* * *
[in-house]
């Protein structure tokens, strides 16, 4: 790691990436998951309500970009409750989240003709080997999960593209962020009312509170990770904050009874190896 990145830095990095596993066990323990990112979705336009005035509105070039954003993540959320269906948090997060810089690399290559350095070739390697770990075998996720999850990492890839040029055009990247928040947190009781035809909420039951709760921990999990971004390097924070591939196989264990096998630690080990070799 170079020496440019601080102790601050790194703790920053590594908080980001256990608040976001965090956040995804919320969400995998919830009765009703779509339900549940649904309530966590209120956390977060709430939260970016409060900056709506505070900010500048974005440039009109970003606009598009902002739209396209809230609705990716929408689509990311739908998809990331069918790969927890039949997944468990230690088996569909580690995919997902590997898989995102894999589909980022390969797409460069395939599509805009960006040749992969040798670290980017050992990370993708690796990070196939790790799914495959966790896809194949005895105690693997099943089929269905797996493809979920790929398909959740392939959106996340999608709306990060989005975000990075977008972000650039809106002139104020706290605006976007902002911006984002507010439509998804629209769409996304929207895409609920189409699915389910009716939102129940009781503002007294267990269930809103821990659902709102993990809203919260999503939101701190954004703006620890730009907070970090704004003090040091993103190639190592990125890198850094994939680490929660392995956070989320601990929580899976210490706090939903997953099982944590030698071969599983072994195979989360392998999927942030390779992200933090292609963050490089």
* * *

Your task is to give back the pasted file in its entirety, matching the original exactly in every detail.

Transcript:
[in-house]
């Protein structure tokens, strides 16, 4: 790691990436998951309500970009409750989240003709080997999960593209962020009312509170990770904050009874190896 990145830095990095596993066990323990990112979705336009005035509105070039954003993540959320269906948090997060810089690399290559350095070739390697770990075998996720999850990492890839040029055009990247928040947190009781035809909420039951709760921990999990971004390097924070591939196989264990096998630690080990070799 170079020496440019601080102790601050790194703790920053590594908080980001256990608040976001965090956040995804919320969400995998919830009765009703779509339900549940649904309530966590209120956390977060709430939260970016409060900056709506505070900010500048974005440039009109970003606009598009902002739209396209809230609705990716929408689509990311739908998809990331069918790969927890039949997944468990230690088996569909580690995919997902590997898989995102894999589909980022390969797409460069395939599509805009960006040749992969040798670290980017050992990370993708690796990070196939790790799914495959966790896809194949005895105690693997099943089929269905797996493809979920790929398909959740392939959106996340999608709306990060989005975000990075977008972000650039809106002139104020706290605006976007902002911006984002507010439509998804629209769409996304929207895409609920189409699915389910009716939102129940009781503002007294267990269930809103821990659902709102993990809203919260999503939101701190954004703006620890730009907070970090704004003090040091993103190639190592990125890198850094994939680490929660392995956070989320601990929580899976210490706090939903997953099982944590030698071969599983072994195979989360392998999927942030390779992200933090292609963050490089």